DePaul Art Museum > Exhibitions > Women and the Word: Gender and Literacy in Medieval and Early Renaissance Europe

Women and the Word: Gender and Literacy in Medieval and Early Renaissance Europe

​​​January 16 – March 14, 2004

During the Middle Ages and Renaissance, some women learned to read and write in Latin, others attained a literate knowledge of vernacular languages such as French or German, and some women could not read or write at all. Despite the different levels of literacy, cloistered and secular women from the aristocracy to the middle classes not only actively participated in textual culture, but also made their own distinctive mark. Nuns consulted books daily as they sang from antiphonals or read from their Psalters. Secular women, emulating their cloistered sisters, recited their daily prayers from Books of Hours filled with emotional images of Christ’s Nativity and Passion.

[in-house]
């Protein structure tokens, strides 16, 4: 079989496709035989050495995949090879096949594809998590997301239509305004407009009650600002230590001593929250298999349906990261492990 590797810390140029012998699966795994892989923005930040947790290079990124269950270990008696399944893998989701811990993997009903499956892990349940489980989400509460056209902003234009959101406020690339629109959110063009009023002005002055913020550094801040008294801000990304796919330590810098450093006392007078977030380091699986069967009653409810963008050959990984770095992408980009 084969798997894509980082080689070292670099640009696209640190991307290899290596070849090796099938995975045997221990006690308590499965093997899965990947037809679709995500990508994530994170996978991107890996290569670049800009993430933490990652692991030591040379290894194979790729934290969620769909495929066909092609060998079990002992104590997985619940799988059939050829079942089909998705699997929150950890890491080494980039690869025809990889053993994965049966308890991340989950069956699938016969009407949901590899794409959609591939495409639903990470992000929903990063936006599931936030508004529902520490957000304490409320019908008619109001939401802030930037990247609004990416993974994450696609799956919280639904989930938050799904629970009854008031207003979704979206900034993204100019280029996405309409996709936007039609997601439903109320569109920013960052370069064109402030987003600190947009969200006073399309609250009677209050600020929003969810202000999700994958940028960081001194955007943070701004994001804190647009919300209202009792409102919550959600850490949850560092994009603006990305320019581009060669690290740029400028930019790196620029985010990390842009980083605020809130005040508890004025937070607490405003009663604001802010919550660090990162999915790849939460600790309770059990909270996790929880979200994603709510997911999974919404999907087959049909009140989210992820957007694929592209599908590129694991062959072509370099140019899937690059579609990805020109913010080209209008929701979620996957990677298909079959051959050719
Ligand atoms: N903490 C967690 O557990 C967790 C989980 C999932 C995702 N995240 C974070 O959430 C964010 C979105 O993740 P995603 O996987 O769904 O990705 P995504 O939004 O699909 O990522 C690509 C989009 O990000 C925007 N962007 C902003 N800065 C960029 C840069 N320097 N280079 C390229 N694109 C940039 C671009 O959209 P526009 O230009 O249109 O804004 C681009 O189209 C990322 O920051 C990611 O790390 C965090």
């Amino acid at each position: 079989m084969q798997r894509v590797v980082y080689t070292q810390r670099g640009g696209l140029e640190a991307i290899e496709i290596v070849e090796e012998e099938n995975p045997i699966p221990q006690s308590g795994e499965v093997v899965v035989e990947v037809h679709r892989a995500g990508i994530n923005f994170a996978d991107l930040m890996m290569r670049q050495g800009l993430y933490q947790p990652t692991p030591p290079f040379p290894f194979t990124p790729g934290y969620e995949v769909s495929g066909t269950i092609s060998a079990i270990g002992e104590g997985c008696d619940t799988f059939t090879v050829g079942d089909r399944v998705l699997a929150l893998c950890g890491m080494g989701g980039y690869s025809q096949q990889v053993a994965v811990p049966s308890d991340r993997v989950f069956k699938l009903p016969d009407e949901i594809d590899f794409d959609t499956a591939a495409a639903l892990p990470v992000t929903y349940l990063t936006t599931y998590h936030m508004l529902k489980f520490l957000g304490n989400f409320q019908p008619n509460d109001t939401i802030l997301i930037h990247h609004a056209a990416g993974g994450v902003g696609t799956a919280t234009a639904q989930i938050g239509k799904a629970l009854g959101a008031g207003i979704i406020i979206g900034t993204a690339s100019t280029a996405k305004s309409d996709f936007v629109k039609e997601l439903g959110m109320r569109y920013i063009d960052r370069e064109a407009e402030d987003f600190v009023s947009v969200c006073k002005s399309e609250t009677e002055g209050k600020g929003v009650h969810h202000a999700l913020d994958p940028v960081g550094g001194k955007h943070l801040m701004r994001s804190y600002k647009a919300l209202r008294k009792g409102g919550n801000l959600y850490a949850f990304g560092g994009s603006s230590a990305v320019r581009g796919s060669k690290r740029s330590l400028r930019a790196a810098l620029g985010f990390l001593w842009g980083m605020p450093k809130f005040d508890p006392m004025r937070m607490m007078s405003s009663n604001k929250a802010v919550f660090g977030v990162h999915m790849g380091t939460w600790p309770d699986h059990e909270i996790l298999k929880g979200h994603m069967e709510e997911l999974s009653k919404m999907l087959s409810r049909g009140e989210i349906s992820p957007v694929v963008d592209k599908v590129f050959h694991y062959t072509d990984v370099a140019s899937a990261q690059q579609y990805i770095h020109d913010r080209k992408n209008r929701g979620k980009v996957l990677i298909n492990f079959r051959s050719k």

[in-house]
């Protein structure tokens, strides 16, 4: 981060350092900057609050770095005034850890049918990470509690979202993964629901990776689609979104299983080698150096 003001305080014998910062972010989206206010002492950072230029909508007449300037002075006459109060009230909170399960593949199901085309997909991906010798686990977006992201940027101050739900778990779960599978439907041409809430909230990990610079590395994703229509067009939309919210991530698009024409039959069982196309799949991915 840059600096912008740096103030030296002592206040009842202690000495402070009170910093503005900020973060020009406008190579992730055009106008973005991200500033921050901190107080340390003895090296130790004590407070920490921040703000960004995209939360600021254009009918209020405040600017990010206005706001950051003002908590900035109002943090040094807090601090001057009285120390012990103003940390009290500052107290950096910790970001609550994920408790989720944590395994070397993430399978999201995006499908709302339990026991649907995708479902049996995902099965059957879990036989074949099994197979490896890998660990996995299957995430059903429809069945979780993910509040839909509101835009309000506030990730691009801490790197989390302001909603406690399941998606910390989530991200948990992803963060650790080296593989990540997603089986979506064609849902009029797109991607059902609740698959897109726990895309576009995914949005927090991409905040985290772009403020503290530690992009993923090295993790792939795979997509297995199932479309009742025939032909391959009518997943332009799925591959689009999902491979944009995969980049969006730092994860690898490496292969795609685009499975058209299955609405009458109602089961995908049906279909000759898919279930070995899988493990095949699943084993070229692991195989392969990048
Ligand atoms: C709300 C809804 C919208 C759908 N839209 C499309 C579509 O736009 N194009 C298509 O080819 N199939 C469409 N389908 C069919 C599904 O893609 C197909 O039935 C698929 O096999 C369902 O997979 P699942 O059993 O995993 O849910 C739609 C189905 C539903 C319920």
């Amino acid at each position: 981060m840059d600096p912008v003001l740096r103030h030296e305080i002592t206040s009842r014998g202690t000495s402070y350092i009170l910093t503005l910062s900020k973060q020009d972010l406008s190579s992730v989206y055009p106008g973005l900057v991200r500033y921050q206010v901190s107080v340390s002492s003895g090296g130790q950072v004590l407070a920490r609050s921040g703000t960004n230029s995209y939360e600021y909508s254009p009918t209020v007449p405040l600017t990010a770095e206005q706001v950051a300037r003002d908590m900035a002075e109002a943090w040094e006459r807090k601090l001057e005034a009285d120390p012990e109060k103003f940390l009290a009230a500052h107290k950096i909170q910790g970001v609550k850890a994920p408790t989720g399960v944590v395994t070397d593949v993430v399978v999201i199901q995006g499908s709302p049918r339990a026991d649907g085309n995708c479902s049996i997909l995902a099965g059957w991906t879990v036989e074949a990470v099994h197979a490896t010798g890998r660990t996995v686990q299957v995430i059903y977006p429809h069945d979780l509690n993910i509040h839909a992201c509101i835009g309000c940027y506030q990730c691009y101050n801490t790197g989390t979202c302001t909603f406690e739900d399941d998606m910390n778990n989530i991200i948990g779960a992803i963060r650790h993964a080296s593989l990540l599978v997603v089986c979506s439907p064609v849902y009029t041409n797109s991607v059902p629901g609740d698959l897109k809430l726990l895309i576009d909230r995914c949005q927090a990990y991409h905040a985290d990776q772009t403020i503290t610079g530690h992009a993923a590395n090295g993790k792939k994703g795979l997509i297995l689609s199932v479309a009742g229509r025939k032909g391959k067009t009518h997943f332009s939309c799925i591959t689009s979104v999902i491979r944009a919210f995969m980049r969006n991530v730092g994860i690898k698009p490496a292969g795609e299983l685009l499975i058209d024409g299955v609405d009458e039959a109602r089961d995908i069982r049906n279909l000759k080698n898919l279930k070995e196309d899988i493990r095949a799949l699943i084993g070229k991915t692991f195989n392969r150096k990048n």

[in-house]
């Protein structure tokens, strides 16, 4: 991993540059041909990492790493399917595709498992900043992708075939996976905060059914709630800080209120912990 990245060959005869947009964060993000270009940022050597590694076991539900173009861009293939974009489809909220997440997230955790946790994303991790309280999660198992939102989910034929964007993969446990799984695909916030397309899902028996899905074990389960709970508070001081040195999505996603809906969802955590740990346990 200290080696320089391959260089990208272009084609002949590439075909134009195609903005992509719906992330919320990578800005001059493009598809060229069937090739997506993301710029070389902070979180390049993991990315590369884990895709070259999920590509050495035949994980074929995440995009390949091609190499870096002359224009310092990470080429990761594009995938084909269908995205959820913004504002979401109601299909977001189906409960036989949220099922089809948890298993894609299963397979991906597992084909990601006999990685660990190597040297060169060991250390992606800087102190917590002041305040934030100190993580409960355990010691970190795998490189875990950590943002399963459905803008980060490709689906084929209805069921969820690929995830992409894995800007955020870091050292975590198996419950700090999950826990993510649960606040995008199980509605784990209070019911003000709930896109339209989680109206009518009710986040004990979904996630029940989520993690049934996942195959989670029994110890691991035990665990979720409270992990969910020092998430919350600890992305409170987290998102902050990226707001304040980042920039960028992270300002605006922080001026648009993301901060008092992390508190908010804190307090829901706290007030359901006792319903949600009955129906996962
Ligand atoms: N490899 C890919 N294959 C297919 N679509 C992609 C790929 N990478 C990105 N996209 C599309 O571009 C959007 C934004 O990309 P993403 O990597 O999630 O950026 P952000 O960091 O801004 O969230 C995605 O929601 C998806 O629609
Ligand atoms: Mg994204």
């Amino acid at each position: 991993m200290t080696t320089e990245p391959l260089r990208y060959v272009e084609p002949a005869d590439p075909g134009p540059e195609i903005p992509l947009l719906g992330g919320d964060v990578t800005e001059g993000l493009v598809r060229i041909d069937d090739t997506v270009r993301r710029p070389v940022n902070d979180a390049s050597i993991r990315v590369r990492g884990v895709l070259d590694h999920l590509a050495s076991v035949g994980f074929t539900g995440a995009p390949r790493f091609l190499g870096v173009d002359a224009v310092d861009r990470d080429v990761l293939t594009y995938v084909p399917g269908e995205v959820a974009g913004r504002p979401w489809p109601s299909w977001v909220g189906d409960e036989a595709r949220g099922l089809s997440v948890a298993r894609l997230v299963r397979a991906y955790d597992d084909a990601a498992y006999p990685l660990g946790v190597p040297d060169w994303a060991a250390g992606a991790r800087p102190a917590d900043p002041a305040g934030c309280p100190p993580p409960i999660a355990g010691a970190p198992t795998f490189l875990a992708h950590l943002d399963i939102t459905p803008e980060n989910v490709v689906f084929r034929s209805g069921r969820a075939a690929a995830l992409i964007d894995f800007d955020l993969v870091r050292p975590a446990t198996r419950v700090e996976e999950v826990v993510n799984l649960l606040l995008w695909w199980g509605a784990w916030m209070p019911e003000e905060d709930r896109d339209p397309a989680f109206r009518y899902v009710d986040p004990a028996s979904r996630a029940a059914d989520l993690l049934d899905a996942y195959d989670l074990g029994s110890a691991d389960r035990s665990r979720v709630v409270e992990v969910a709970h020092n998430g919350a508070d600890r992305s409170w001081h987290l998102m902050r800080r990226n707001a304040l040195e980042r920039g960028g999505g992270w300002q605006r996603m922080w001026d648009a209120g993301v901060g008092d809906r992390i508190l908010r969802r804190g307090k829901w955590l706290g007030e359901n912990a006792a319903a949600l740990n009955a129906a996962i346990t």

Letters and legal documents attest to women’s active involvement in business transactions.  Female authors and enterprising nuns at some convents participated in the spread of literate culture by composing and printing texts. Women’s involvement with written culture, however, encompasses more than just books and documents. An inscribed ring bearing a message of love and a ceramic plate with a woman’s motto illustrate the intimate relationship between women and the word in a variety of media.

From accounts of women’s spiritual experiences to orders of prayer, from images in books printed by nuns in a convent to books on the conduct of wives, the materials brought together here suggest the role of literacy in women’s lives in times of political turbulence and social change.